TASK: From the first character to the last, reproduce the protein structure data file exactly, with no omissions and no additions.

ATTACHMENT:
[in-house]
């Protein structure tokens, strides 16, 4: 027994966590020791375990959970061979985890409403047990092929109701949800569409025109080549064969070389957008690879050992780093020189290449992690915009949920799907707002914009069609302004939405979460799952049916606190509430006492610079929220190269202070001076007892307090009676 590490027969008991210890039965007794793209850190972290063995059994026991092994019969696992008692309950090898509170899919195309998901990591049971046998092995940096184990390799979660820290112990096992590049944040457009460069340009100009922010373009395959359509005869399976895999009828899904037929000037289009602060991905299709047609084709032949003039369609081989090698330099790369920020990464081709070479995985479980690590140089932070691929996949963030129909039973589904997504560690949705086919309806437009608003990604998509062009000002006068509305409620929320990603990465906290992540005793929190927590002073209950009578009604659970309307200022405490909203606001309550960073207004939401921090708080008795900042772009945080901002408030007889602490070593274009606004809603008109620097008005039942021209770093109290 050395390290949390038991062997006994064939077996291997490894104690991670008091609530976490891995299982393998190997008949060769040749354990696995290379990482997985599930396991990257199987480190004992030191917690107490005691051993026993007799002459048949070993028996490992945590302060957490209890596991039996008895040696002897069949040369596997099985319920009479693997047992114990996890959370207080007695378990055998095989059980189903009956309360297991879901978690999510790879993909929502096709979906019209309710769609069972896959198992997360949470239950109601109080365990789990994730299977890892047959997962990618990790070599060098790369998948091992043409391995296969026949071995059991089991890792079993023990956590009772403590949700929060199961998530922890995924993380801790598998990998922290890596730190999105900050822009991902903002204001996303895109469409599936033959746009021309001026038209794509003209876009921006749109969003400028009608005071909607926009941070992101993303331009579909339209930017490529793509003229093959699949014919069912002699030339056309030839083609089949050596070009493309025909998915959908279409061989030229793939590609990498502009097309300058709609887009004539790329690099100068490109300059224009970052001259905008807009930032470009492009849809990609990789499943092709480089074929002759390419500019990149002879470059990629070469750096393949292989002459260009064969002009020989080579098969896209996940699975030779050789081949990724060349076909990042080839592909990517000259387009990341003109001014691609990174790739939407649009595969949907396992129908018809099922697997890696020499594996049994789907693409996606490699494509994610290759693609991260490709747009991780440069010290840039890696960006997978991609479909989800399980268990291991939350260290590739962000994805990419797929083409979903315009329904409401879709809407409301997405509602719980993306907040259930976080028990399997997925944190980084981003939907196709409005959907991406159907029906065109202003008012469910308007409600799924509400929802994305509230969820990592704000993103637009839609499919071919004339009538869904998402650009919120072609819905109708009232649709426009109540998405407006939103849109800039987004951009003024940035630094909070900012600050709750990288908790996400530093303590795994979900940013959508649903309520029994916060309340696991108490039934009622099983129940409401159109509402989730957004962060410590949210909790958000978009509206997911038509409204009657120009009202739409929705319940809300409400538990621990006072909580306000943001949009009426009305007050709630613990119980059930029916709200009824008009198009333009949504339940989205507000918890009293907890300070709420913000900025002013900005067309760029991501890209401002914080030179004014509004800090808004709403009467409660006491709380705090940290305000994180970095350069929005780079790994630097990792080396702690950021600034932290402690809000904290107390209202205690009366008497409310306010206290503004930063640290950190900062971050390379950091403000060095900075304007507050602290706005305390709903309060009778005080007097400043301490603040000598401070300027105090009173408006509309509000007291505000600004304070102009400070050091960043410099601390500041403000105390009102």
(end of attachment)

[in-house]
């Protein structure tokens, strides 16, 4: 027994966590020791375990959970061979985890409403047990092929109701949800569409025109080549064969070389957008690879050992780093020189290449992690915009949920799907707002914009069609302004939405979460799952049916606190509430006492610079929220190269202070001076007892307090009676 590490027969008991210890039965007794793209850190972290063995059994026991092994019969696992008692309950090898509170899919195309998901990591049971046998092995940096184990390799979660820290112990096992590049944040457009460069340009100009922010373009395959359509005869399976895999009828899904037929000037289009602060991905299709047609084709032949003039369609081989090698330099790369920020990464081709070479995985479980690590140089932070691929996949963030129909039973589904997504560690949705086919309806437009608003990604998509062009000002006068509305409620929320990603990465906290992540005793929190927590002073209950009578009604659970309307200022405490909203606001309550960073207004939401921090708080008795900042772009945080901002408030007889602490070593274009606004809603008109620097008005039942021209770093109290 050395390290949390038991062997006994064939077996291997490894104690991670008091609530976490891995299982393998190997008949060769040749354990696995290379990482997985599930396991990257199987480190004992030191917690107490005691051993026993007799002459048949070993028996490992945590302060957490209890596991039996008895040696002897069949040369596997099985319920009479693997047992114990996890959370207080007695378990055998095989059980189903009956309360297991879901978690999510790879993909929502096709979906019209309710769609069972896959198992997360949470239950109601109080365990789990994730299977890892047959997962990618990790070599060098790369998948091992043409391995296969026949071995059991089991890792079993023990956590009772403590949700929060199961998530922890995924993380801790598998990998922290890596730190999105900050822009991902903002204001996303895109469409599936033959746009021309001026038209794509003209876009921006749109969003400028009608005071909607926009941070992101993303331009579909339209930017490529793509003229093959699949014919069912002699030339056309030839083609089949050596070009493309025909998915959908279409061989030229793939590609990498502009097309300058709609887009004539790329690099100068490109300059224009970052001259905008807009930032470009492009849809990609990789499943092709480089074929002759390419500019990149002879470059990629070469750096393949292989002459260009064969002009020989080579098969896209996940699975030779050789081949990724060349076909990042080839592909990517000259387009990341003109001014691609990174790739939407649009595969949907396992129908018809099922697997890696020499594996049994789907693409996606490699494509994610290759693609991260490709747009991780440069010290840039890696960006997978991609479909989800399980268990291991939350260290590739962000994805990419797929083409979903315009329904409401879709809407409301997405509602719980993306907040259930976080028990399997997925944190980084981003939907196709409005959907991406159907029906065109202003008012469910308007409600799924509400929802994305509230969820990592704000993103637009839609499919071919004339009538869904998402650009919120072609819905109708009232649709426009109540998405407006939103849109800039987004951009003024940035630094909070900012600050709750990288908790996400530093303590795994979900940013959508649903309520029994916060309340696991108490039934009622099983129940409401159109509402989730957004962060410590949210909790958000978009509206997911038509409204009657120009009202739409929705319940809300409400538990621990006072909580306000943001949009009426009305007050709630613990119980059930029916709200009824008009198009333009949504339940989205507000918890009293907890300070709420913000900025002013900005067309760029991501890209401002914080030179004014509004800090808004709403009467409660006491709380705090940290305000994180970095350069929005780079790994630097990792080396702690950021600034932290402690809000904290107390209202205690009366008497409310306010206290503004930063640290950190900062971050390379950091403000060095900075304007507050602290706005305390709903309060009778005080007097400043301490603040000598401070300027105090009173408006509309509000007291505000600004304070102009400070050091960043410099601390500041403000105390009102």